Patients’ views of medical positioning for proctologic examination
Ole Gebbensleben1, York Hilger2, Henning Rohde3
1Park-Klinik Berlin-Weissensee, Innere Abteilung, Berlin, Germany; 2Institut für Biostatistik, Freiburg, Germany; 3Praxis für Endoskopie und Proktologie, Berlin, Germany
Background: It is unknown which proctological position is most embarrassing to patients.
Methods: Individuals consecutively referred to our outpatient clinic in order to determine the causes of anal and/or abdominal complaints were randomized to complete an unvalidated six-item questionnaire which asked for their preferred proctologic positioning either before or after a proctological examination in knee–chest position followed by inspection of the anal verge, digital examination of the anal canal, and anoscopy. A third group of patients referred for gastroscopy was asked to complete the questionnaire before being gastroscoped.
Results: One hundred seventy-eight individuals of both genders aged 16–80 years who consecutively entered our outpatient clinic were enrolled. One third in each group had never experienced any of the offered medical positionings. Most patients favored the Sims’ position if they had the choice. Randomized patients favored the knee–chest position more after experiencing it compared to those without experience (P < 0.03). Patients favored the positions they had recently experienced irrespective of the other positions offered in the questionnaire (P < 0.05). Individual answers to the question ‘which position do you find most embarrassing?’ did not depend on sex or age at first examination or when their last examination was performed. The majority of patients (55.2%–71.4%) held that no type of proctological positioning was most embarrassing to them.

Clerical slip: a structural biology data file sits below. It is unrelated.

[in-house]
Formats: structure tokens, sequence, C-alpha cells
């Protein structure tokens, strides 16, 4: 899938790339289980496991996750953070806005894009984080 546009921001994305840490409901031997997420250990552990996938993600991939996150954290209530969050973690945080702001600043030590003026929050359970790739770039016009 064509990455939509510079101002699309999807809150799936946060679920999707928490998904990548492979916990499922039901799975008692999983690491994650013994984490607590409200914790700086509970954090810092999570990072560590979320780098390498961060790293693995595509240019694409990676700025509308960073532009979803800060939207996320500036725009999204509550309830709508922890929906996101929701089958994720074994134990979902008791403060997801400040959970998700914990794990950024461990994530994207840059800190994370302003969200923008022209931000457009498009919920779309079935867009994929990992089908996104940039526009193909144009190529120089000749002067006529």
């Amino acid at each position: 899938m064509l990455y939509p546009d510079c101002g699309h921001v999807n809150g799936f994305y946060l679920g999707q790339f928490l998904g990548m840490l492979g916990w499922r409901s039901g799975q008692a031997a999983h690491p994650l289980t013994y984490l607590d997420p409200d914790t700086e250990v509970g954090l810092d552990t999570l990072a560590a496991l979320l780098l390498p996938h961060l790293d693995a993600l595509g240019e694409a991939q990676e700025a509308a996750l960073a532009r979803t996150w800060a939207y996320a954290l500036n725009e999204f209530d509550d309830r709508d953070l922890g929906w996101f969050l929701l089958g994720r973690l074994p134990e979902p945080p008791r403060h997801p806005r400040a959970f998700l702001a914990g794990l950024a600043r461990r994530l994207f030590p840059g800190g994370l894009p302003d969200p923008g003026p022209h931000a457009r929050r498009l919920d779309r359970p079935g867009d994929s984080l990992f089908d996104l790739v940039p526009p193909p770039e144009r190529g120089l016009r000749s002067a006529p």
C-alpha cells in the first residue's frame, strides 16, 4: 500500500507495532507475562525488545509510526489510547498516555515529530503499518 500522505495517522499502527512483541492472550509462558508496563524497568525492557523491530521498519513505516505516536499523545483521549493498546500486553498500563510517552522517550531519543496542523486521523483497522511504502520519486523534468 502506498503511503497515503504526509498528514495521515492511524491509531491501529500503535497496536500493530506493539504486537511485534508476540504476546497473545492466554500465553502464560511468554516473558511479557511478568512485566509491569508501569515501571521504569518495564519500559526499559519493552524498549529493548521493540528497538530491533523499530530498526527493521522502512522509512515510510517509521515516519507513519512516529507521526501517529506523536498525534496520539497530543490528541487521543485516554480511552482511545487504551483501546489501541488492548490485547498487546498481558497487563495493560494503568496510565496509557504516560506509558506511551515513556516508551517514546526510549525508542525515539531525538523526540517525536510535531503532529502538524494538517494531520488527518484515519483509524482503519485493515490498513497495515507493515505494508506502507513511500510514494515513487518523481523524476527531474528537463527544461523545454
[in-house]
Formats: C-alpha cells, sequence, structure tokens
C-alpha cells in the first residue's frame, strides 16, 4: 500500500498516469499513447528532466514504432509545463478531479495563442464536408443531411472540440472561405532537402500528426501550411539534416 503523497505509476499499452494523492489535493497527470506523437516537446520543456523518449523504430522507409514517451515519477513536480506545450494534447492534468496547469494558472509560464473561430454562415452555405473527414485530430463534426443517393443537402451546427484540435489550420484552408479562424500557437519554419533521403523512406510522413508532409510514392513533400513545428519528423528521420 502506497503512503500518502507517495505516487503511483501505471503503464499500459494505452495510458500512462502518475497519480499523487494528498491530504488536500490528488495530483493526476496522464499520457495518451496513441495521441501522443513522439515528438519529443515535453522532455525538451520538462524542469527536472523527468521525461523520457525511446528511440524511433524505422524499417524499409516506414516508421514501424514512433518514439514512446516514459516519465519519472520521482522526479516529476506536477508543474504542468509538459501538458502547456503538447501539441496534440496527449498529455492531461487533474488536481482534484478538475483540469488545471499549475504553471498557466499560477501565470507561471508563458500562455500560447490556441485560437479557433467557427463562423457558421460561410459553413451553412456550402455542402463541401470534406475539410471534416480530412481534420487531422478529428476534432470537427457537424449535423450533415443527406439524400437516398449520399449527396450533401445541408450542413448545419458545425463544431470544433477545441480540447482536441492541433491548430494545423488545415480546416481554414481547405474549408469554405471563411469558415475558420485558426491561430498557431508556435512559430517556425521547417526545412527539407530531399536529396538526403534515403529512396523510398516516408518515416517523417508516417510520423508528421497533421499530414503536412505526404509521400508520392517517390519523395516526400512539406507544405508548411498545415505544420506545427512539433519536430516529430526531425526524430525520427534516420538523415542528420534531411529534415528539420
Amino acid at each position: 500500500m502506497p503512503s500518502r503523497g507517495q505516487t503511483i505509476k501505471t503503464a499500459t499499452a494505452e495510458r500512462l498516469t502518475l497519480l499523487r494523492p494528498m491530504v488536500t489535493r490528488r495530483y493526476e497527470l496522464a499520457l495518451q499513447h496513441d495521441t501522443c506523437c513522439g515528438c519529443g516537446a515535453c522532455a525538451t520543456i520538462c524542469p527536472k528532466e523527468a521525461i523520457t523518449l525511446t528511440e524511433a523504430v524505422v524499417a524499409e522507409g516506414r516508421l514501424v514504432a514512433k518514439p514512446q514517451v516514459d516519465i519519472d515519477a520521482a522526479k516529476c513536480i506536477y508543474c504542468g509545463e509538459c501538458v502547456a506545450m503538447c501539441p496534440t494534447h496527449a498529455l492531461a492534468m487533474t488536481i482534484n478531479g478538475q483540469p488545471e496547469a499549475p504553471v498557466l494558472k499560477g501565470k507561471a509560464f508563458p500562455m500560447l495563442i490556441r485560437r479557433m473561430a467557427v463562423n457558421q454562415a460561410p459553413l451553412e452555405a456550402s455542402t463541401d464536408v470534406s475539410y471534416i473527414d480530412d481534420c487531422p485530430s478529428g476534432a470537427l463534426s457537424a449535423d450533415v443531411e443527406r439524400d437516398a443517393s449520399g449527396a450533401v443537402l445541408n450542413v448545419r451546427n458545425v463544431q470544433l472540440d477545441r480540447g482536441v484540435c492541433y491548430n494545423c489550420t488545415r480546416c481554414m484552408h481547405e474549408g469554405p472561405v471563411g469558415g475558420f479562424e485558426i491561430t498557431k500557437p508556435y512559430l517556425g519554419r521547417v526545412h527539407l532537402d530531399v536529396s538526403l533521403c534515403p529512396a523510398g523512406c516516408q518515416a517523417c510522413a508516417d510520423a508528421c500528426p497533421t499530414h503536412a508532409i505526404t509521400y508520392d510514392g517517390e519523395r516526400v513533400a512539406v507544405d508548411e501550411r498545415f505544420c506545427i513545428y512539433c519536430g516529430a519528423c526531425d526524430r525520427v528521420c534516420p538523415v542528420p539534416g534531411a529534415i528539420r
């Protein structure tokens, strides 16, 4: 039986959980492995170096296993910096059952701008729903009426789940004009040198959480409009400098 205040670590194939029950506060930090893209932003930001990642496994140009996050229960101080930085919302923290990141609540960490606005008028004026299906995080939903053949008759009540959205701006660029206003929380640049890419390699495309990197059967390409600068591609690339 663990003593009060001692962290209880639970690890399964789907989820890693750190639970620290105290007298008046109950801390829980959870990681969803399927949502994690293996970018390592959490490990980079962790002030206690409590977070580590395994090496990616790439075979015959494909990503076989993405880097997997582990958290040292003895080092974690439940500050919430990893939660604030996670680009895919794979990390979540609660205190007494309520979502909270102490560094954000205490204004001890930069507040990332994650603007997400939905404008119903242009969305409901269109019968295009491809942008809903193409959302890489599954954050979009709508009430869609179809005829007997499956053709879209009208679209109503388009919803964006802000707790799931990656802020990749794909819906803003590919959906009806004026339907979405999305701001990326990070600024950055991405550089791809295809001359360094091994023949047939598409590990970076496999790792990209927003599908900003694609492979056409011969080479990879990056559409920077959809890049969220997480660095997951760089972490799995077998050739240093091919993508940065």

Conclusions: The medical profession is authorized to use the proctological positioning that allows the most reliable anal diagnoses.
Keywords: anal bleeding, anal itch, anal pain, proctological positioning, pruritus ani, hemorrhoids, benign anal diseases
This work is published and licensed by Dove Medical Press Limited. The full terms of this license are available at https://www.dovepress.com/terms.php and incorporate the Creative Commons Attribution - Non Commercial (unported, v3.0) License. By accessing the work you hereby accept the Terms. Non-commercial uses of the work are permitted without any further permission from Dove Medical Press Limited, provided the work is properly attributed. For permission for commercial use of this work, please see paragraphs 4.2 and 5 of our Terms.Download Article [PDF]